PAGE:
Salem residents who follow the news are likely very familiar with the "fiscal cliff" that dominated headlines at the end of 2012. To avert this fiscal cliff, Congress passed a series of tax reforms entitled the American Taxpayer Relief Act. The ATRA went into effect on January 1, 2013, and is already affecting property division during divorce.
The ATRA raised taxes on many high earners. For example, a single person would be taxed at 39.6 percent for income above $400,000. The tax liability of people falling into this higher tax bracket could be affected by spousal support and property division during divorce.
Spousal support is deductible by the person who pays it and reportable as income by the one who receives it. This means that spousal support could bump the person receiving it into the higher tax bracket.
The ATRA will also change tax rates on the division of investments and real property. For those taxpayers in the 39.6 percent bracket, the new law increases capital gains tax from 15 percent to 20 percent. This can take a significant chunk out the value of the asset that is exchanged. To avoid large capital gains tax liabilities, some divorcing couples are forgoing stock and real estate and instead requesting cash and retirement funds.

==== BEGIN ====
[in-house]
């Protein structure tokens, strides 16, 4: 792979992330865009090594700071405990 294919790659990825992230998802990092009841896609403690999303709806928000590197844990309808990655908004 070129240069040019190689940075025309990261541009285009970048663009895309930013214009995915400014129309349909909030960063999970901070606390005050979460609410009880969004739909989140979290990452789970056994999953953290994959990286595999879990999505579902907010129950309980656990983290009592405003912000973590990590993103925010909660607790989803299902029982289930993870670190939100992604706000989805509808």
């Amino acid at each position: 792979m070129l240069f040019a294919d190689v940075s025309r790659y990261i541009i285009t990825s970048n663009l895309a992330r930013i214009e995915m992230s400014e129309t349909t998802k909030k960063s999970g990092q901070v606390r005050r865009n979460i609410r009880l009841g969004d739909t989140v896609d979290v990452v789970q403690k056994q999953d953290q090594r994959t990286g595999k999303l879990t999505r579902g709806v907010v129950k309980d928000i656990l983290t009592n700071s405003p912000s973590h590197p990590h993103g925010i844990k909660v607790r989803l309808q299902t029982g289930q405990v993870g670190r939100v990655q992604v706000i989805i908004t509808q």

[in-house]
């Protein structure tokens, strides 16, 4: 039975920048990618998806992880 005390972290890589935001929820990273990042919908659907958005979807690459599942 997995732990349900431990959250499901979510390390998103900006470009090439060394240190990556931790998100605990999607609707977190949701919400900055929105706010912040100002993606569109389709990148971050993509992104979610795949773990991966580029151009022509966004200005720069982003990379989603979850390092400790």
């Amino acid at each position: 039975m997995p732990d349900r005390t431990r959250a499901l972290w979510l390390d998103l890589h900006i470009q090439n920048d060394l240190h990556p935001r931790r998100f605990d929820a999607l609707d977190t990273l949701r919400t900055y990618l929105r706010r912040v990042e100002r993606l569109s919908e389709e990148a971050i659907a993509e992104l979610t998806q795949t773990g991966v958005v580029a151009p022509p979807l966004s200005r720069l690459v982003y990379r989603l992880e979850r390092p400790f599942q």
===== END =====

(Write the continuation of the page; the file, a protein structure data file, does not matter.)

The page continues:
While a divorce ends an emotional partnership, it also ends a financial partnership. As money exchanges hands, the couple creates tax liabilities. For certain divorcing couples, the ATRA will impose even greater tax burdens. But these liabilities can be mitigated through careful financial planning.
Source: Forbes, "Divorcing Women: Will The New Tax Laws Impact Your Divorce Settlement?," Jeff Landers, Feb. 20, 2013